Fourth, the value of the house. If you know how to think of using leverage, there are a thousand others who also know how to use it. In a hot property market, prices are sky high. People are confident and optimistic about the future, as it is with everyone just before a crash. Of course one may say that the housing price has been going up for the past 5, 7 or 9 years. Even the financial crisis which was supposed to come in 2018 or 2019 did not come, and everything just went sky high. I am no economics expert, but do take note that if you bought at a high price using leverage, and suffer an economic downturn where property prices dropped, you will still be stuck paying for the mortgage for a highly priced house when the actual value is already a fraction of before.

Using a real life example, one of the factors causing Japan’s lost decade came from the fourth point. While there are complex economic theories behind it, I will talk about the property aspect part. Japan’s property prices were getting higher by the day, and the banks were giving out loans at a very low interest rate without regard for the quality of the borrowers. This sparked the idea of leverage in many people. People put down a minimal deposit, and borrowed the rest of the amount. Property prices went further up as people snatched up real estates everywhere, believing that with the capital appreciation they would earn huge amounts of money which they would not be able to with a normal salaried job. This causes an inflationary bubble way beyond what the country could handle. To counter this, the Bank of Japan raised interest rates sharply, causing the bubble to burst.

Why would the bubble burst? If you stretched yourself to the limit, you are essentially trapping yourself, giving yourself no leeway for any changes. In this extreme situation where everybody is buying house (and hence nobody really needs to rent), you would not earn much from rental income. What is really supporting your housing loan is your salary only. If you are already stretching yourself to the limit with a 3% interest rate, then you would collapse if the rate went up from 3% to 4%. Everybody around you will fall into a debt they could not pay and be forced to sell their houses cheaply. But since everyone is doing that, property prices will plunge. Japan increased their official discount rate (basically interest rates which the central bank lends to the commercial banks) from 2.5% in 1989 to 6% in 1990. What happened is that equity plunged 60% by 1992, and land values fell 70% by 2001. Imagine the number of people who went bankrupt.

Taking this further in today’s context in China and elsewhere in the world, there are countries all over trying to clamp down the housing price and diminish the asset bubble. On top of what was explained above, if everybody is speculating in real estate and driving up the prices, people would start giving up what they are supposed to do. Factories will pump money into real estate instead of manufacturing goods, farmers would buy properties instead of doing actual farming which is hard labour but yield little. Salaried workers will not work as hard as they feel their day job pays too little. This leads to a serious problem – an economic whose foundation of agriculture (food) and production (actual goods) are eroded but things as fluff as real estate (way over the basic needs of 1 house per household) becomes the main economy’s driving force. When things collapse and housing prices are no longer appealing, the country would have nothing left but a financial bankrupted population. At this time, other countries will swarm in with their money to buy over critical resources of the country. US is always doing that.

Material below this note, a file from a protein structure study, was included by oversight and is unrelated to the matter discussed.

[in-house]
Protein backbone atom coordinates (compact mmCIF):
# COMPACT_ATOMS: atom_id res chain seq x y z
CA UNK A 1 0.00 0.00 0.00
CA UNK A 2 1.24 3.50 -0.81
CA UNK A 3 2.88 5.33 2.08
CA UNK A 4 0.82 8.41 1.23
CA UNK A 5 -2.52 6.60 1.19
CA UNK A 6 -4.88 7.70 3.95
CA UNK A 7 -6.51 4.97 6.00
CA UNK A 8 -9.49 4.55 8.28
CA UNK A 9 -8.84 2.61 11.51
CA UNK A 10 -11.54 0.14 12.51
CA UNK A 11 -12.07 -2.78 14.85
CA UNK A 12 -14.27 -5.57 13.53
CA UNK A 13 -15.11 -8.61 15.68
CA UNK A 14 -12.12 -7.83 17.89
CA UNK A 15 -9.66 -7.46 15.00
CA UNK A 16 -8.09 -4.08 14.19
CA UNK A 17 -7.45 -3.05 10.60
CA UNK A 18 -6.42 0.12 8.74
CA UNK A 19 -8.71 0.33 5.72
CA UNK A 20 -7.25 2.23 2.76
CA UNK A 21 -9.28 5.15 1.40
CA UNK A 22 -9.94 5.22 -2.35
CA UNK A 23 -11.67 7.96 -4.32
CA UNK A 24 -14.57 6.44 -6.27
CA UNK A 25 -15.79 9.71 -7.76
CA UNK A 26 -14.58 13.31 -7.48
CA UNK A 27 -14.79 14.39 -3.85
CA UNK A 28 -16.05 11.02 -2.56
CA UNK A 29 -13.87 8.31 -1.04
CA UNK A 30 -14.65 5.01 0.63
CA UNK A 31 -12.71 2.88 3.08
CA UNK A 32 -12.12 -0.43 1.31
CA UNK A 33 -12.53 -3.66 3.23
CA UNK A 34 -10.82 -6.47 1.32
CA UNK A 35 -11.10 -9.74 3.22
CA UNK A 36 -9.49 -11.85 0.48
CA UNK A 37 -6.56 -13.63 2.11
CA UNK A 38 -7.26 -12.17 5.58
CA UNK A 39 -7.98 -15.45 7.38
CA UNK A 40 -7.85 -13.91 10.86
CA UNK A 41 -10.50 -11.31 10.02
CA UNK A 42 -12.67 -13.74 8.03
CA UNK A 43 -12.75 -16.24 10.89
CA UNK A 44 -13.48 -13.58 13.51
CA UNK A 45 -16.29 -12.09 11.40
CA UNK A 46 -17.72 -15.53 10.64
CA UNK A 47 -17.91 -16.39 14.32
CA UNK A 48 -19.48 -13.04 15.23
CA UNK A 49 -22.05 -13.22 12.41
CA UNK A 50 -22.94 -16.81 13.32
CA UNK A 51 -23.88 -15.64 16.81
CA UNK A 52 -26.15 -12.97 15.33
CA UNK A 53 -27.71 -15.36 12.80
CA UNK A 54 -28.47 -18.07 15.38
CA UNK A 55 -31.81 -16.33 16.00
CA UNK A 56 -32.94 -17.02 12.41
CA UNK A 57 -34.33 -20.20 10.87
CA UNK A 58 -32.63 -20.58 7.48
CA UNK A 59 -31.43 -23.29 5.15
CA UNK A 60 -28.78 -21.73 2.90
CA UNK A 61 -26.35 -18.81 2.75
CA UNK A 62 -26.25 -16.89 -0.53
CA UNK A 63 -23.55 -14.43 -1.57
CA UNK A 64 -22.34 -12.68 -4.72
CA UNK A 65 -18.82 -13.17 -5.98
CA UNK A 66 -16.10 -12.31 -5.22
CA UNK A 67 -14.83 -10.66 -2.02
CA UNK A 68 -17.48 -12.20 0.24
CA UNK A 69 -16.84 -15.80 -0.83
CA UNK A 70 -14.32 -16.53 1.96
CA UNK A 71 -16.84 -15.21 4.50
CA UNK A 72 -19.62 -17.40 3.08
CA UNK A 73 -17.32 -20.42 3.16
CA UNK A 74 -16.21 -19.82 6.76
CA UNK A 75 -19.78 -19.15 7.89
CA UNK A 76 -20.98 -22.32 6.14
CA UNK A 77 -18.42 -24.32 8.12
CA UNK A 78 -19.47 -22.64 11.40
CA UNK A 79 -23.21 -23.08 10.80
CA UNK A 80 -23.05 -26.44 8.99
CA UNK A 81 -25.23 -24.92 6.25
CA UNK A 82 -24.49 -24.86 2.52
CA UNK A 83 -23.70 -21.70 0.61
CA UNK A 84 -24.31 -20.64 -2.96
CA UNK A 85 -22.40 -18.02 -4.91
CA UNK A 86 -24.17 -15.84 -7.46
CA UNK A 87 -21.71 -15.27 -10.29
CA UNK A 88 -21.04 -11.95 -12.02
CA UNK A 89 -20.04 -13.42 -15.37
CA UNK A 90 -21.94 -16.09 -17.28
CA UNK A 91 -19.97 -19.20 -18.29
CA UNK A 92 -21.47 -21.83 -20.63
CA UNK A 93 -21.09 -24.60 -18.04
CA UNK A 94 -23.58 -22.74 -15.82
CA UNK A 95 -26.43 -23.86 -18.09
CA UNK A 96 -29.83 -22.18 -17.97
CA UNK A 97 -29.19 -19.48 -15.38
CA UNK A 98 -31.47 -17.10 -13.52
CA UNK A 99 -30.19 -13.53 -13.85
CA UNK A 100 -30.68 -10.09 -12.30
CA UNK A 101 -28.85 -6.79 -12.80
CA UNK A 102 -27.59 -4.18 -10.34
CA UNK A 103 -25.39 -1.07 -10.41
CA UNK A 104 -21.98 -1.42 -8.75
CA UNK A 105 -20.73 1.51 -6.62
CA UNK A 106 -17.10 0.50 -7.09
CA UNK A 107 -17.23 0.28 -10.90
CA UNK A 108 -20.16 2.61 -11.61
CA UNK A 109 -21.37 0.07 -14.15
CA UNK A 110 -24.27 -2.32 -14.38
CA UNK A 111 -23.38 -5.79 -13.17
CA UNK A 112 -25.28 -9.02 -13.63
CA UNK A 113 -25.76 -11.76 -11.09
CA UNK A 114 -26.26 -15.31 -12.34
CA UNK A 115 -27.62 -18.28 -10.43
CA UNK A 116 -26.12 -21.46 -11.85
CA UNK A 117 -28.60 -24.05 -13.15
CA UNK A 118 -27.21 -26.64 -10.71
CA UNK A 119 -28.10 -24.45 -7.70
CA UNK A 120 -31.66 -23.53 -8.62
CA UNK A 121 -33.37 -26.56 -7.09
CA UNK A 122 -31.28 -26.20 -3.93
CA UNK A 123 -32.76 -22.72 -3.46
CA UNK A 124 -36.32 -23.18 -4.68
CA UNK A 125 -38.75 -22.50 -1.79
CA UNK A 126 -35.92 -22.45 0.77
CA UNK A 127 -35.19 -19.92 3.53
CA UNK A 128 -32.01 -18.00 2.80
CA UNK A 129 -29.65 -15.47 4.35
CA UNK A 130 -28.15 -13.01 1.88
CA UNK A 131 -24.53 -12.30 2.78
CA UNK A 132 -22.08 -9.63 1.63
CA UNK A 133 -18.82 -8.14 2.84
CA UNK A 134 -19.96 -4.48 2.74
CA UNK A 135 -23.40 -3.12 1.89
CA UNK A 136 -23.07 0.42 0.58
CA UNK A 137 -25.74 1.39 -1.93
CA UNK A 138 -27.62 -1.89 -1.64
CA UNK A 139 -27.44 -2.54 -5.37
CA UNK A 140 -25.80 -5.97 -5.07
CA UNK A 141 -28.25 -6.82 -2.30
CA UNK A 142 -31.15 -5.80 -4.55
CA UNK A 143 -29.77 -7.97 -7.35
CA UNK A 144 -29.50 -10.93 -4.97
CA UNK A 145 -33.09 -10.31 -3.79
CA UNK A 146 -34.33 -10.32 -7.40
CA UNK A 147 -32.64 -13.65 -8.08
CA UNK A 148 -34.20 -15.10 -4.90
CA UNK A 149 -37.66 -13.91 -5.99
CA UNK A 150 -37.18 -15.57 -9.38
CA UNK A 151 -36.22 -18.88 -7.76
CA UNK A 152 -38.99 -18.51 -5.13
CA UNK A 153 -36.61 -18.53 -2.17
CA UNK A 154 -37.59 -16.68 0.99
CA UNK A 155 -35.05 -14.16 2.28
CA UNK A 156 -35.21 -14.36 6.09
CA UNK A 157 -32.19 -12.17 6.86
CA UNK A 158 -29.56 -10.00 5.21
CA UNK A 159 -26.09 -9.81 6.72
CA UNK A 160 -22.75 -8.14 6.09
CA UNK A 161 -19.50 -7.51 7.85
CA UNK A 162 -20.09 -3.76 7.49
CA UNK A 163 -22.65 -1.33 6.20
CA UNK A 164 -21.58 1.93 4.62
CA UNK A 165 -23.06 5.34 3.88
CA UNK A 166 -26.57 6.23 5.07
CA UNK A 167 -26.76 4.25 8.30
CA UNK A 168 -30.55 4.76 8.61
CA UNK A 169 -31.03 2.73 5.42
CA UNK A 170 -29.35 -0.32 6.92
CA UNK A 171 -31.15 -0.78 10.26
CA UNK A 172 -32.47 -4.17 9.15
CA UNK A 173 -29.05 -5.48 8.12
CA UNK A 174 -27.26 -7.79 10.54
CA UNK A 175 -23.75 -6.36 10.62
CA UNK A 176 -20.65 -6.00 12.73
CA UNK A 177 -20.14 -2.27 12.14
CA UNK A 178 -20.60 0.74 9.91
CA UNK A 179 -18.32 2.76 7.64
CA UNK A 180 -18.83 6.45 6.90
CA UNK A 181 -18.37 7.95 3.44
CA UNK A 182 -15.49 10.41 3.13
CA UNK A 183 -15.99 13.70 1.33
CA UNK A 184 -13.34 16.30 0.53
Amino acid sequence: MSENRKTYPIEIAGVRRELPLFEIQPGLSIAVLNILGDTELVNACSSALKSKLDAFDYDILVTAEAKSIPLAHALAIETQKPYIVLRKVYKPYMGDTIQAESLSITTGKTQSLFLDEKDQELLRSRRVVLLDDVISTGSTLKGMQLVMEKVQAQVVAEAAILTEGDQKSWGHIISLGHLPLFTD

In Chinese, we have a saying: 水能載舟,亦能覆舟.
The literal translation goes: Water can carry a boat, and also capsize a boat.

This is the same for leverage. If you are just stepping into the world of leverage, start small. Do your homework. Even if you have all the head knowledge and are well-versed in the theory, start small when practically trying it out. There will always be unforeseen circumstances, or even circumstances which you would and should have expected but could not react in time or react well when things actually happened. Do not be greedy and go big early on when you tasted some early and quick success. But be patient, be disciplined, try it out over a period of time. Then see if it is suitable for you. See if you are able to take the stress and sleep well at night.

I have tried leverage playing futures in the crypto world and found myself losing sleep at night, frequently checking on my phone for the latest price movements etc. I am in fear of liquidation, and in fear of not taking profit quickly enough even though I set stop loss and take profit queues. I decided that in the end, although I do leverage for my house purchase, I could not do well in the futures market. I decided to stop it, and now only play the crypto spot market.

Leverage is a tool. Some use it well, some do not. Some use it well in certain areas, but not in others. Test it (if need be) and know yourself whether you are suitable or not. If you are not suitable for it, there are many other ways to earn money. The path to success is many, and so are the tools. You do not need to know how to use every tool well. You just need to be proficient in the tool you are able to use well.

So the next time you hear someone scolding someone for not using leverage, or come across someone advising another to use leverage, know that everybody is different. Everyone’s characters, situation and goals are different. Just so you know, most people giving financial advice in a personal or even professional capacity are not even good at managing their finances themselves. Do your own homework about the type of leverage you are to play, and do homework on the overall economical and political climate.

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  1. Thanks for the explanation! While I understand the appeal and potential gains involved with leveraging, the idea scares me a bit. I don’t like going to far out on a ledge.

  2. This is all really good to know. I usually have a hard time understanding this kind of stuff, but you explained it really well.

  3. I need to work on sending in a bit of extra money to my mortgage company. My house will be paid off in 8 years but I’d like it paid off sooner if possible. I will have less income once my son graduates and having a house that is paid off will greatly reduce my expenses.

  4. Your article on leveraging in housing is insightful and practical. You’ve provided a balanced view of the risks and rewards. It’s a valuable guide for readers to make informed decisions about their financial future. Great job!

  5. It is an interesting concept to be able to leverage one thing against another, financially. I don’t think I would have the financial knowledge to strategize. It is good to learn about how this works.